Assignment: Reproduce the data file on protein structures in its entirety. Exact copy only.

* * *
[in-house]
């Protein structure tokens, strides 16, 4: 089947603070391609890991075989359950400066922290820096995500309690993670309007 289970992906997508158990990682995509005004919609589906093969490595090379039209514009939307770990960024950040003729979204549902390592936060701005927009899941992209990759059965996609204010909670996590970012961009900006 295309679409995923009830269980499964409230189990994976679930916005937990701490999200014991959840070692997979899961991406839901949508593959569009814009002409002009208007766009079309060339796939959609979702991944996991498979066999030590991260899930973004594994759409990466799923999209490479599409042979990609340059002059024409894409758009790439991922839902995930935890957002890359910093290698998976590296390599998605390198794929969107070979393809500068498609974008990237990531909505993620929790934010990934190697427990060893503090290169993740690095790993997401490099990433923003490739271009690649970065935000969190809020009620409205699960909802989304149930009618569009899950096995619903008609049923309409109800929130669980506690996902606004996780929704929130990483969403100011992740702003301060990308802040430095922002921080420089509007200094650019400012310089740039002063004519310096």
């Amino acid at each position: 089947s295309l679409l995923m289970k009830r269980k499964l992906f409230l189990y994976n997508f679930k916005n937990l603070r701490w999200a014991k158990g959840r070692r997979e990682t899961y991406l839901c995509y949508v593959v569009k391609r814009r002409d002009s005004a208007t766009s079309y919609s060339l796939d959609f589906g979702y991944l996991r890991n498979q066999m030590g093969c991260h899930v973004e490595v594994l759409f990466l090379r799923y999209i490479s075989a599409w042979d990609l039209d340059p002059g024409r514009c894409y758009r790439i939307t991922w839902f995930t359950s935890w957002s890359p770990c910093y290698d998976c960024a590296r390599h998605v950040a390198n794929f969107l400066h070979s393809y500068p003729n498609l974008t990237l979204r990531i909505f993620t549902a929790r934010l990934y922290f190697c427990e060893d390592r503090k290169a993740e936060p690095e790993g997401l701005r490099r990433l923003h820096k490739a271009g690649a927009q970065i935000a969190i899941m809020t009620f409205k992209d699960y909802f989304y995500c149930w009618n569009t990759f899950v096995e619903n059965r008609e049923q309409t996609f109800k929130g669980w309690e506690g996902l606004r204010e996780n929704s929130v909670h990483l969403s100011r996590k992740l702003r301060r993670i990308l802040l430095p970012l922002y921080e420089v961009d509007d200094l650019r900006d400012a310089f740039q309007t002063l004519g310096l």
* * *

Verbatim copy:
[in-house]
């Protein structure tokens, strides 16, 4: 089947603070391609890991075989359950400066922290820096995500309690993670309007 289970992906997508158990990682995509005004919609589906093969490595090379039209514009939307770990960024950040003729979204549902390592936060701005927009899941992209990759059965996609204010909670996590970012961009900006 295309679409995923009830269980499964409230189990994976679930916005937990701490999200014991959840070692997979899961991406839901949508593959569009814009002409002009208007766009079309060339796939959609979702991944996991498979066999030590991260899930973004594994759409990466799923999209490479599409042979990609340059002059024409894409758009790439991922839902995930935890957002890359910093290698998976590296390599998605390198794929969107070979393809500068498609974008990237990531909505993620929790934010990934190697427990060893503090290169993740690095790993997401490099990433923003490739271009690649970065935000969190809020009620409205699960909802989304149930009618569009899950096995619903008609049923309409109800929130669980506690996902606004996780929704929130990483969403100011992740702003301060990308802040430095922002921080420089509007200094650019400012310089740039002063004519310096």
């Amino acid at each position: 089947s295309l679409l995923m289970k009830r269980k499964l992906f409230l189990y994976n997508f679930k916005n937990l603070r701490w999200a014991k158990g959840r070692r997979e990682t899961y991406l839901c995509y949508v593959v569009k391609r814009r002409d002009s005004a208007t766009s079309y919609s060339l796939d959609f589906g979702y991944l996991r890991n498979q066999m030590g093969c991260h899930v973004e490595v594994l759409f990466l090379r799923y999209i490479s075989a599409w042979d990609l039209d340059p002059g024409r514009c894409y758009r790439i939307t991922w839902f995930t359950s935890w957002s890359p770990c910093y290698d998976c960024a590296r390599h998605v950040a390198n794929f969107l400066h070979s393809y500068p003729n498609l974008t990237l979204r990531i909505f993620t549902a929790r934010l990934y922290f190697c427990e060893d390592r503090k290169a993740e936060p690095e790993g997401l701005r490099r990433l923003h820096k490739a271009g690649a927009q970065i935000a969190i899941m809020t009620f409205k992209d699960y909802f989304y995500c149930w009618n569009t990759f899950v096995e619903n059965r008609e049923q309409t996609f109800k929130g669980w309690e506690g996902l606004r204010e996780n929704s929130v909670h990483l969403s100011r996590k992740l702003r301060r993670i990308l802040l430095p970012l922002y921080e420089v961009d509007d200094l650019r900006d400012a310089f740039q309007t002063l004519g310096l």